Where you choose to work can have a significant impact on your business. For a small business starting out, renting office space was usually the default – but in recent years working from home has become popular as a low-cost alternative, especially for startups. And yet with both these choices, it’s clear that there are pros and cons. What works well for one business could be totally wrong for another.
So how do you know what’s right for your business? Let’s first take a look at the positives and negatives of renting an office.
Renting an Office: The Positives
One of the biggest advantages of working in a rented office space is how much credibility it gives you and your business. Although it’s not always necessarily fair or true, most people tend to view businesses with their own private office as more professional and/or reliable than a business that’s set-up at home. It’s a big plus for businesses that meet face to face with clients or customers regularly.
There’s a social side to renting an office that you don’t always get when you work from home. Not only does it afford you the chance to get to know the other businesses around you, but it provides more opportunities for networking/interactions with potential clients or customers.
Easy to Manage
Renting a serviced office space for your business also takes away a lot of the responsibilities associated with the maintenance and upkeep of a business premises.
Renting an Office: The Negatives
The main downside to renting an office versus setting up your business from home has to do with expense.
Although shared office and coworking spaces can offer a cheaper alternative to renting a private office, it’s always going to be a more expensive option than working from home.
Businesses that are more established and are looking to grow are likely to be able to afford the expense of renting office space – but for start-ups and small businesses run by just one person, the cost may outweigh the benefits.
So what are the positives and negatives of working from home?
Working from Home: The Positives
It’s not surprising that affordability is top of the list when it comes to the benefits working from home – you don’t need to pay rent and utilities (other than your normal household bills, some of which may be tax deductible) and all you really need to get started is a laptop and good internet connection. By setting up a virtual office with a mailbox you can also create a more professional appearance for your business. Then, once you’re more established, you can consider moving on up and out of your home into a shared office space.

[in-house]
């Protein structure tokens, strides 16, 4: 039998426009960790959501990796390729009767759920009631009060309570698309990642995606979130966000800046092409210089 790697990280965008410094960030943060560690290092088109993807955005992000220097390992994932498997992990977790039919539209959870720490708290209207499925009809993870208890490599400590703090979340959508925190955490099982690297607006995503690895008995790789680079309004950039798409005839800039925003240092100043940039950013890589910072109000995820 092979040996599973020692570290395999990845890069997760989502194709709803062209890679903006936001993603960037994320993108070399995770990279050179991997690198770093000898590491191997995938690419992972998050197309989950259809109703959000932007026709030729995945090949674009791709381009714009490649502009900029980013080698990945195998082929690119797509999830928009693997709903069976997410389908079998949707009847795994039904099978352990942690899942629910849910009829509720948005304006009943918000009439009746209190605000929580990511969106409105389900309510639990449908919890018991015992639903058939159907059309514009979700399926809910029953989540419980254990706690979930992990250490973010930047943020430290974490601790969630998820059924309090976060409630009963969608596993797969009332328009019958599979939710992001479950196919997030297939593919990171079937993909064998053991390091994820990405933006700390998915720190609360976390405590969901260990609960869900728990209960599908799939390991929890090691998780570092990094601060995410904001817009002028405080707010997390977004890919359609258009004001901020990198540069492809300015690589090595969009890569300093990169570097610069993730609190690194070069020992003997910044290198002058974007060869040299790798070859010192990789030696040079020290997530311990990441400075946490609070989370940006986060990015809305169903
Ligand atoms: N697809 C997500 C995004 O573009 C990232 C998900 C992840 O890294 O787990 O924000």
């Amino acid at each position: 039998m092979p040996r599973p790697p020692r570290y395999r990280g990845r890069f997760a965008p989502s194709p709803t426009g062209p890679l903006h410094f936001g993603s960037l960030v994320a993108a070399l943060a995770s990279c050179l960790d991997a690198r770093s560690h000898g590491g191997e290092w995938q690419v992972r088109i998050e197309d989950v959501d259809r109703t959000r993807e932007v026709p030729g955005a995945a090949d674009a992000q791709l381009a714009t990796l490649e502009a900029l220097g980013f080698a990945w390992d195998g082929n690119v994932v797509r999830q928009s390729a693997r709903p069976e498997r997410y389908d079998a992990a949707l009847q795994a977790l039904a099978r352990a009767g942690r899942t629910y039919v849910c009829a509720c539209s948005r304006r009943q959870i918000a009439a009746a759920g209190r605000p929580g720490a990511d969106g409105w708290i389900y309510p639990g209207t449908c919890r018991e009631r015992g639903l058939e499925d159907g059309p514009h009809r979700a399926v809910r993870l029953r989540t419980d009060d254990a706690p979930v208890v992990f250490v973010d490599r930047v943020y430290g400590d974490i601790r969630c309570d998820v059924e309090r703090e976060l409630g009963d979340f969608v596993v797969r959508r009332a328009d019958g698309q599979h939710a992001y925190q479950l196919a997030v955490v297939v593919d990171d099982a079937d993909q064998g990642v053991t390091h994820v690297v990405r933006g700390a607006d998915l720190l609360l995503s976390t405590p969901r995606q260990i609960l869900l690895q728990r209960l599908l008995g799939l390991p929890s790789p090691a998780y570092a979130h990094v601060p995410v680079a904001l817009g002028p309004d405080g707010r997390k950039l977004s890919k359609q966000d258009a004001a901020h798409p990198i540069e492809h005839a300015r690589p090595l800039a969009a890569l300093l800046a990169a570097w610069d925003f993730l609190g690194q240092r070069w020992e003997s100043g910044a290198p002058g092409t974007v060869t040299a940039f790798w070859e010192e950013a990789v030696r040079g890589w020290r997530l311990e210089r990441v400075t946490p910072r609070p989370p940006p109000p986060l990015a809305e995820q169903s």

Working from home can also be really convenient – there’s no commute and more often than not, you’re likely to be around for deliveries and in the event that repairs and maintenance is needed to be carried out at home. But beware, too many distractions may make for a difficult working environment.
Working from Home: The Negatives
As briefly mentioned above, one of the main issues with working from home are the many distractions that you have to deal with. Deliveries, gas meter readings, making cups of tea for the plumber and even temptations such as the television and the pile of washing up that needs taking care of, can provide the kind of distractions that leave you vulnerable to procrastination. So if you decide to work from home, it’s important that you’re able to be disciplined and set clear boundaries about your working day.
It Can Be Lonely
Working from home is not for everyone. If you enjoy interacting with others and work better when you’re around people, you may find working from home to be quite lonely and isolating. Even if you’re not an extrovert as such, finding some local coworking opportunities or networking groups to meet up with may give you the support and interaction that you’re missing out on as a home worker.
No Separation Between Work and Home Life
One of the biggest pitfalls of working from home is that it can be hard to switch off at the end of the day because there’s no (or very little) separation between your work and home life. Your office is always just there – and it can sometimes feel like you should be available to your clients at all times of the day which can be unhealthy. Again, setting boundaries about your work schedule and finding a way to switch off once you’re finished for the day can be the key to making home-working work for you.
If you need to take regular, face to face meetings with clients or business partners, the home office makes this difficult. A one-off solution might be to hire a meeting room at a business centre for any amount of time from an hour or half a day to a full day which could help make those necessary business meet-ups a little less awkward.
Which Is Best for My Business?
Before you make your decision about whether to work from home or in an office, it’s worth taking time out to consider the positives and negatives of each to help you decide which way of working suits your business. This will be dependent on a number of factors including what stage your business is at, what you need from a work space and what you’re willing to sacrifice to get what you think will help your business become stronger in the long-term.